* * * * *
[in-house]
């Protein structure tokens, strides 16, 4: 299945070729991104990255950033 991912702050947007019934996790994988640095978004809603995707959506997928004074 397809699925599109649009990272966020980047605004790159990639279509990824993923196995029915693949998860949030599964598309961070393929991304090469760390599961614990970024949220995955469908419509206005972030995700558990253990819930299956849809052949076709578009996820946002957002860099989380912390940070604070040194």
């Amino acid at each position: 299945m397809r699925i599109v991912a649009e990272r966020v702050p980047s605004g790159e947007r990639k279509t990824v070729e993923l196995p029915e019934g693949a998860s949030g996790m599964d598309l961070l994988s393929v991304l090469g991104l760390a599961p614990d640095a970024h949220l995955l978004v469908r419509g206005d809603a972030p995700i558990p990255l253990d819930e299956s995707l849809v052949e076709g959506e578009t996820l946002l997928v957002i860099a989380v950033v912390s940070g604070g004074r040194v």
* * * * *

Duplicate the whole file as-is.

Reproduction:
[in-house]
């Protein structure tokens, strides 16, 4: 299945070729991104990255950033 991912702050947007019934996790994988640095978004809603995707959506997928004074 397809699925599109649009990272966020980047605004790159990639279509990824993923196995029915693949998860949030599964598309961070393929991304090469760390599961614990970024949220995955469908419509206005972030995700558990253990819930299956849809052949076709578009996820946002957002860099989380912390940070604070040194």
């Amino acid at each position: 299945m397809r699925i599109v991912a649009e990272r966020v702050p980047s605004g790159e947007r990639k279509t990824v070729e993923l196995p029915e019934g693949a998860s949030g996790m599964d598309l961070l994988s393929v991304l090469g991104l760390a599961p614990d640095a970024h949220l995955l978004v469908r419509g206005d809603a972030p995700i558990p990255l253990d819930e299956s995707l849809v052949e076709g959506e578009t996820l946002l997928v957002i860099a989380v950033v912390s940070g604070g004074r040194v």